Can the Equal Rights Amendment Rise from the Ashes?
Illinois is the latest state to ratify the Equal Rights Amendment. While this is certainly notable progress, it may not help the amendment become part of the U.S. Constitution. The Equal Rights Amendment, which was first presented to the states for ratification in 1972, contained a seven-year ratification deadline. Should supporters push to revive the amendment, they may face an uphill legal battle.
The Equal Rights Amendment
The Equal Rights Amendment, which provides that the rights guaranteed by the Constitution apply equally to all persons regardless of their sex, was first introduced in 1923. It specifically states:
Section 1. Equality of rights under the law shall not be denied or abridged by the United States or by any state on account of sex.
Section 2. The Congress shall have the power to enforce, by appropriate legislation, the provisions of this article.
Section 3. This amendment shall take effect two years after the date of ratification.
In March 1972, Congress overwhelmingly voted to adopt an Equal Rights Amendment to the U.S. Constitution. The amendment was then sent to the states, with ratification in 38 states required for adoption. The ERA also included a seven-year deadline for ratification. Although Congress extended the deadline to June 30, 1982, the ERA received only 35 of the necessary 38 state ratifications. In addition, five states rescinded their prior ratifications.
The Expired Ratification Deadline
Last month, Illinois became the 37th in the country to ratify the Equal Rights Amendment. Nevada also approved it last year, so one more state must still vote to approve it in order to reach the required 38. Supporters will then have to contend with the fact that the ratification deadline expired more than two decades ago.
While Constitutional amendments traditionally require ratification by three-quarters of the states, proponents of the ERA are advocating an alternative approach. The “three-state” approach is based on the argument that Congress possesses the authority both to repeal the original ratification time limit and its 1978 extension, and to restart the ratification clock at the current 35-state level, without a time limit. Under this approach, only one more ratification would be necessary any time in the future for the amendment to become effective.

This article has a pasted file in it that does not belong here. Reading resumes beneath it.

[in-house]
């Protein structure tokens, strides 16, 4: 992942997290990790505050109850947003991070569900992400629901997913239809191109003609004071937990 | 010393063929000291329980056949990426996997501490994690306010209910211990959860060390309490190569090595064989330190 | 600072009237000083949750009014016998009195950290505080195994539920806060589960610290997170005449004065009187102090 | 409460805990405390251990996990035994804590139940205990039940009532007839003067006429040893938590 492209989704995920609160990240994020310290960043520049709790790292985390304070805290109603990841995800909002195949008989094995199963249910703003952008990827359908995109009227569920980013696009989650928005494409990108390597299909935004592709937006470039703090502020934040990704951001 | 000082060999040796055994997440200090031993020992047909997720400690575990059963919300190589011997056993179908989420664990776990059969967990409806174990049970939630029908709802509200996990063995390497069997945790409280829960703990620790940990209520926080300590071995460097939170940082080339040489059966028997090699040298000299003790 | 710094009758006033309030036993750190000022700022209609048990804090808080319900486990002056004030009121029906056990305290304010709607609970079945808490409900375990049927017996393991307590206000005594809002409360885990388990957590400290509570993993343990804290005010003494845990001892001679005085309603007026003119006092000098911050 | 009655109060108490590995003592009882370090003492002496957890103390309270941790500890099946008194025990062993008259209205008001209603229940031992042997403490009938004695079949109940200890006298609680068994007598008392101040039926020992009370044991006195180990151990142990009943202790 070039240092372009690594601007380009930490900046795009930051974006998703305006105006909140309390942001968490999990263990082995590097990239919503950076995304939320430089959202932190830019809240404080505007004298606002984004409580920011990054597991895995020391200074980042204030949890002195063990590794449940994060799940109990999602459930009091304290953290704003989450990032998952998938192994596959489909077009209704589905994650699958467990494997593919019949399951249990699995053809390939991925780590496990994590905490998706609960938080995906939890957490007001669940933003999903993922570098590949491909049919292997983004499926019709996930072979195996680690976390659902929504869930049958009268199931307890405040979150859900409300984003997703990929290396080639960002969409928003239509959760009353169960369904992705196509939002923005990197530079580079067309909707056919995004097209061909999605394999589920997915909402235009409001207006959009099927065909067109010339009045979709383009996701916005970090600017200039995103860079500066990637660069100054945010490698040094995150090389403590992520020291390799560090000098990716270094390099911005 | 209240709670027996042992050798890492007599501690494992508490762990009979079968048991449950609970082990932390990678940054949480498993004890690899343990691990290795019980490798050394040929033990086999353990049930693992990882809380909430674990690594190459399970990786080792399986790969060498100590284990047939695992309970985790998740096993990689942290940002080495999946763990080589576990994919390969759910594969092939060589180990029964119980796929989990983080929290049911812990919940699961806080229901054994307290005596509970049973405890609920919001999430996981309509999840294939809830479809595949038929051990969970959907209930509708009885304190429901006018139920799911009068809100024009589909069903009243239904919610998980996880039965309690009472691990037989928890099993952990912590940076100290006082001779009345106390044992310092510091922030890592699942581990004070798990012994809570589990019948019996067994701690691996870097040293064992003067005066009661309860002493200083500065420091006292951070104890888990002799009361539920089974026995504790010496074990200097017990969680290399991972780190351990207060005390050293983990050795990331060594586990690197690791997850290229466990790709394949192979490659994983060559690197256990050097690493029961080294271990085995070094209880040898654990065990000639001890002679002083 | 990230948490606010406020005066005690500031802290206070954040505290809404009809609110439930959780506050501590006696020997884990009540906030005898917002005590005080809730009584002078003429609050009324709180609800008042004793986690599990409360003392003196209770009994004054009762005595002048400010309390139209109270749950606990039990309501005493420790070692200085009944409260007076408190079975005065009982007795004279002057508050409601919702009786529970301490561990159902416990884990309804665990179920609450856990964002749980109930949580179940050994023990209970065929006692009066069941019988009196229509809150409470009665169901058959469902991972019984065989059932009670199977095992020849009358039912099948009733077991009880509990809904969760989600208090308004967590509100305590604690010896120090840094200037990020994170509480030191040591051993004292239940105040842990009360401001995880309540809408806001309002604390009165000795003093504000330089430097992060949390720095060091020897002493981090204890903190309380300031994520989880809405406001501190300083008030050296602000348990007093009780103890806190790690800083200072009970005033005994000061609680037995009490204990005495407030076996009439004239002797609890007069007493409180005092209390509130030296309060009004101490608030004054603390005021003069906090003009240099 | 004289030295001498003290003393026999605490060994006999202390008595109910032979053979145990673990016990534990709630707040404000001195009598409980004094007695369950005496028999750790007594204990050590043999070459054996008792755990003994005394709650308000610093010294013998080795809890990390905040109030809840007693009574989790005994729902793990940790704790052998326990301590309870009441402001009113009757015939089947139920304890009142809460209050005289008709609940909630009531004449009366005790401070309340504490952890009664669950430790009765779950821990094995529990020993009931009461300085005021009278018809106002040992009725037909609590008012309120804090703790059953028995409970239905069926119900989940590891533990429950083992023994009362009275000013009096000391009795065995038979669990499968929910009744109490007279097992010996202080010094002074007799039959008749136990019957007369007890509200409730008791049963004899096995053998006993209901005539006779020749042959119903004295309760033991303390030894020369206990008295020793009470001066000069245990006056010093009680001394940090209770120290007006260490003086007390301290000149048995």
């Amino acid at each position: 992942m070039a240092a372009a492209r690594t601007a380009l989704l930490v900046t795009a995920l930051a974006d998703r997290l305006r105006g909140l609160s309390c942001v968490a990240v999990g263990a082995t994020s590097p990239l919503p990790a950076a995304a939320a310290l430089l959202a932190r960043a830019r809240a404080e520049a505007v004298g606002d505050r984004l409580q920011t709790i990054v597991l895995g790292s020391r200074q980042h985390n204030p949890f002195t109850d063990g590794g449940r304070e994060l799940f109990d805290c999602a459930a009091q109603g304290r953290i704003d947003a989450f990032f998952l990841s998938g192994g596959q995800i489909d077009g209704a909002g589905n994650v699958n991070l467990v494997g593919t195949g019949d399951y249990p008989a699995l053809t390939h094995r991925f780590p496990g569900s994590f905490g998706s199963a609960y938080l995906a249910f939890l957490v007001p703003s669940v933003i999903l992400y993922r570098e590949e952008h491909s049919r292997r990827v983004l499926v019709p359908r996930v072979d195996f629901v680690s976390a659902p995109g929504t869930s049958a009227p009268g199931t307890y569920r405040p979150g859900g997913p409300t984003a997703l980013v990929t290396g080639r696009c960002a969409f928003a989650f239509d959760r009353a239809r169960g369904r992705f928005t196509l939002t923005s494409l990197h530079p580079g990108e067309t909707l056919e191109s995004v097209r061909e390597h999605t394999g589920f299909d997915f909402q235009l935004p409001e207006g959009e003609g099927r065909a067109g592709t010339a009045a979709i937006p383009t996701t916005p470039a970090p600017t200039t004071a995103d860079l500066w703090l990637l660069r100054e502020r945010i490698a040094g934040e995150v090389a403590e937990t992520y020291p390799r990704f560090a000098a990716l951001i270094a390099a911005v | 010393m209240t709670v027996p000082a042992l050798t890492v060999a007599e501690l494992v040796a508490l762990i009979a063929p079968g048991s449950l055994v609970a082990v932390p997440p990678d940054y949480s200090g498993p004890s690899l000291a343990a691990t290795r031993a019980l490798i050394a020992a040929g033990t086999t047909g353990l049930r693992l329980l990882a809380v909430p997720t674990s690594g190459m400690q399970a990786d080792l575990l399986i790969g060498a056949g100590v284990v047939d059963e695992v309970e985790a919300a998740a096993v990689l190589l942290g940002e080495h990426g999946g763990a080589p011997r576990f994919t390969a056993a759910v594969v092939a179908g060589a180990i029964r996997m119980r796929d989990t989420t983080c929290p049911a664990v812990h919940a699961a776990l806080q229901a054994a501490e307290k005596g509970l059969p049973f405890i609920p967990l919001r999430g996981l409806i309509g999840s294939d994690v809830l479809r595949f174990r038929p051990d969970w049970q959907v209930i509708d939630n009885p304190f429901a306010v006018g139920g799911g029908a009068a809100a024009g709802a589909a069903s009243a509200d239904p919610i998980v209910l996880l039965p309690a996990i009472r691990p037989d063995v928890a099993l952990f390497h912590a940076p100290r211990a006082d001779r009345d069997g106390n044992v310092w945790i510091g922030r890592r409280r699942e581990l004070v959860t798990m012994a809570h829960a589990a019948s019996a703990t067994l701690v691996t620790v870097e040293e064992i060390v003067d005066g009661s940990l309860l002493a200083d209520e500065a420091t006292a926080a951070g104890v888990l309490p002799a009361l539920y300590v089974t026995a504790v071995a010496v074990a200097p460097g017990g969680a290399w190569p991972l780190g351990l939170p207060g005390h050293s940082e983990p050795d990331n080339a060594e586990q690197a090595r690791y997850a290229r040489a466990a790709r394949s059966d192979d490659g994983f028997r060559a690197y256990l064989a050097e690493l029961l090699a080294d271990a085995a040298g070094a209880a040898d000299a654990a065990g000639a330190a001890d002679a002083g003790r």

As highlighted in a 2014 report by the Congressional Research Service, ERA supporters also argue that Article V of the Constitution gives Congress wide discretion over the amendment process. They also cite the 1992 ratification of the Twenty-Seventh “Madison” Amendment, which had been pending since 1789. Meanwhile, critics argue that the spirit and letter of the Constitution dictate that the ratification of the ERA needs to start at the beginning.
Congress, and likely the Supreme Court, will play a key role in any attempted revival of the Equal Rights Amendment. As the National Constitution Center recently noted, “In any event, Congress would certainly play a critical role in any effort to revive the proposed Equal Rights Amendment, and possibly the Supreme Court if it is asked to settle the fate of the five states that voted to rescind their ratifications – as it had been asked in 1982.”
The Supreme Court last addressed ratification deadlines in 1939. In Coleman v. Miller, the Court held that ratification disputes are a “question for the political departments, with the ultimate authority in the Congress in the exercise of its control over the promulgation of the adoption of the amendment.” As Chief Justice Charles Evans Hughes explained, “Congress, in controlling the promulgation of the adoption of a constitutional amendment, has the final determination of the question whether, by lapse of time, its proposal of the amendment had lost its vitality before being adopted by the requisite number of legislatures.” In 1982, a lawsuit over the legality of the extended ratification deadline reached the Supreme Court. However, the justices dismissed the case as moot because the extension had just expired.
While the ERA has always been controversial, most Americans support it. A 2012 poll for Daily Kos/SEIU found that 91 percent of Americans believe men and women should have equal rights guaranteed under the Constitution. In addition, almost three-quarters mistakenly believe that it already contains such protections.